On Fri, May 12, 2017 at 1:34 PM, Tom Lane <t...@sss.pgh.pa.us> wrote:
> I'd vote that it's not, which means that this whole approach to hash
> partitioning is unworkable. I agree with Andres that demanding hash
> functions produce architecture-independent values will not fly.
If we can't produce architecture-independent hash values, then what's
the other option?
One alternative would be to change the way that we dump and restore
the data. Instead of dumping the data with the individual partitions,
dump it all out for the parent and let tuple routing sort it out at
restore time. Of course, this isn't very satisfying because now
dump-and-restore hasn't really preserved the state of the database;
indeed, you could make it into a hard failure by creating a foreign
key referencing a partition hash partition. After dump-and-restore,
the row ends up in some other partition and the foreign key can't be
recreated because the relationship no longer holds. This isn't
limited to foreign keys, either; similar problems could be created
with CHECK constraints or other per-table properties that can vary
between one child and another.
I basically think it's pretty futile to suppose that we can get away
with having a dump and restore move rows around between partitions
without having that blow up in some cases.
> Maintaining such a property for float8 (and the types that depend on it)
> might be possible if you believe that nobody ever uses anything but IEEE
> floats, but we've never allowed that as a hard assumption before.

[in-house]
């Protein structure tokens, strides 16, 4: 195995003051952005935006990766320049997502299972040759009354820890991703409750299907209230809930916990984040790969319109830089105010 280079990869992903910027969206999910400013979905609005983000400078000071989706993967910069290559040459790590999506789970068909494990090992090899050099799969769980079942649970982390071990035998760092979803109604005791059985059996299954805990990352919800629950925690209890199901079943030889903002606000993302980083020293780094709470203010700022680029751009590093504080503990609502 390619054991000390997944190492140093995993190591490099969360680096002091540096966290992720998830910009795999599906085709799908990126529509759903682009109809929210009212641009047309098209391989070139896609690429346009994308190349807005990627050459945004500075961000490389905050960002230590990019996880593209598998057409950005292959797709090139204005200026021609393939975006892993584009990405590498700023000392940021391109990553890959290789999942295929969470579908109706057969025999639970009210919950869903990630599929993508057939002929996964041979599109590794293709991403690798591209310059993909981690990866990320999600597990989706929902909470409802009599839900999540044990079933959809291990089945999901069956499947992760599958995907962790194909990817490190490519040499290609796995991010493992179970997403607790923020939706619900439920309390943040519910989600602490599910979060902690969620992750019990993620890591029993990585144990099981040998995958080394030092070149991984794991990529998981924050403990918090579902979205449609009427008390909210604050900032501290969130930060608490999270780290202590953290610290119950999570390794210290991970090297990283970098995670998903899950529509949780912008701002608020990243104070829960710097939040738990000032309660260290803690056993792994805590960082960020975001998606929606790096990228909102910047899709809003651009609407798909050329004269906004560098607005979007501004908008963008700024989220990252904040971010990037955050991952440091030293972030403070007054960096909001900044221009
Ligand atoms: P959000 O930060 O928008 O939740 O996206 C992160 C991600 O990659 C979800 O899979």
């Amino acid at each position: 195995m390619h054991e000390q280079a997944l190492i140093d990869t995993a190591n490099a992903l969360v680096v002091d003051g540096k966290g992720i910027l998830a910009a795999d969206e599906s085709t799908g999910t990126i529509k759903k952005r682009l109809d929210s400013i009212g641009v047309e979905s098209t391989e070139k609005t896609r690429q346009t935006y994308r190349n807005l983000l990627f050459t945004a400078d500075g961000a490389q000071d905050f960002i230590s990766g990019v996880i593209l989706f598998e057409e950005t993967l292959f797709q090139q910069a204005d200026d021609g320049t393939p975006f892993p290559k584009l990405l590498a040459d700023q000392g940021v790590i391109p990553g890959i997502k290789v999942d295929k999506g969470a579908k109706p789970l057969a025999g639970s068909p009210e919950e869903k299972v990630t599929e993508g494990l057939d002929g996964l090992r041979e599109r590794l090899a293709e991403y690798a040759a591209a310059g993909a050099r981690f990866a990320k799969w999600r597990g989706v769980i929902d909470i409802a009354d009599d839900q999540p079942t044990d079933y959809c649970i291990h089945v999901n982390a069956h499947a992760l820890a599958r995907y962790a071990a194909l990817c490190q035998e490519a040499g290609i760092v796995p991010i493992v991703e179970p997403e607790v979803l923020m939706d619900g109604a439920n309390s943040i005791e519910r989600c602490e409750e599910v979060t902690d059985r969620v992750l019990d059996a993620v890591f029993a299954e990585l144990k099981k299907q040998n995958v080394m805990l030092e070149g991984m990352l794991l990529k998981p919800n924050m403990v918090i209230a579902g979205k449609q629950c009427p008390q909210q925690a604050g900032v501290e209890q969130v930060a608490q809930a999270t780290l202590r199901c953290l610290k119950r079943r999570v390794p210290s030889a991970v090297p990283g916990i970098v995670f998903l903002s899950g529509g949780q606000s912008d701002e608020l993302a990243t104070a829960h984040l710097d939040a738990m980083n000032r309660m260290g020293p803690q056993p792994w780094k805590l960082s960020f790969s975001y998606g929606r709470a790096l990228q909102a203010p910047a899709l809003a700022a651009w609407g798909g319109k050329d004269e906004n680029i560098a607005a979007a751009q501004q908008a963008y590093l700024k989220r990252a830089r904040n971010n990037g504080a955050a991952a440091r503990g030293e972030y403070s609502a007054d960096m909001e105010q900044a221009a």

I don't know how standard that is. Is there any hardware that
anyone's likely to be using that doesn't? TBH, I don't really care if
support for obscure, nearly-dead platforms like VAX or whatever don't
quite work with hash-partitioned tables. In practice, PostgreSQL only
sorta works on that kind of platform anyway; there are far bigger
problems than this. On the other hand, if there are servers being
shipped in 2017 that don't use IEEE floats, that's another problem.
What about integers? I think we're already assuming two's-complement
arithmetic, which I think means that the only problem with making the
hash values portable for integers is big-endian vs. little-endian.
That's sounds solveable-ish.
> Even architecture dependence isn't the whole scope of the problem.
> Consider for example dumping a LATIN1-encoded database and trying
> to reload it into a UTF8-encoded database. People will certainly
> expect that to be possible, and do you want to guarantee that the
> hash of a text value is encoding-independent?
No, I think that's expecting too much. I'd be just fine telling
people that if you hash-partition on a text column, it may not load
into a database with another encoding. If you care about that, don't
use hash-partitioning, or don't change the encoding, or dump out the
partitions one by one and reload all the roads into the parent table
for re-routing, solving whatever problems come up along the way.
The Enterprise PostgreSQL Company
Sent via pgsql-hackers mailing list (firstname.lastname@example.org)
To make changes to your subscription: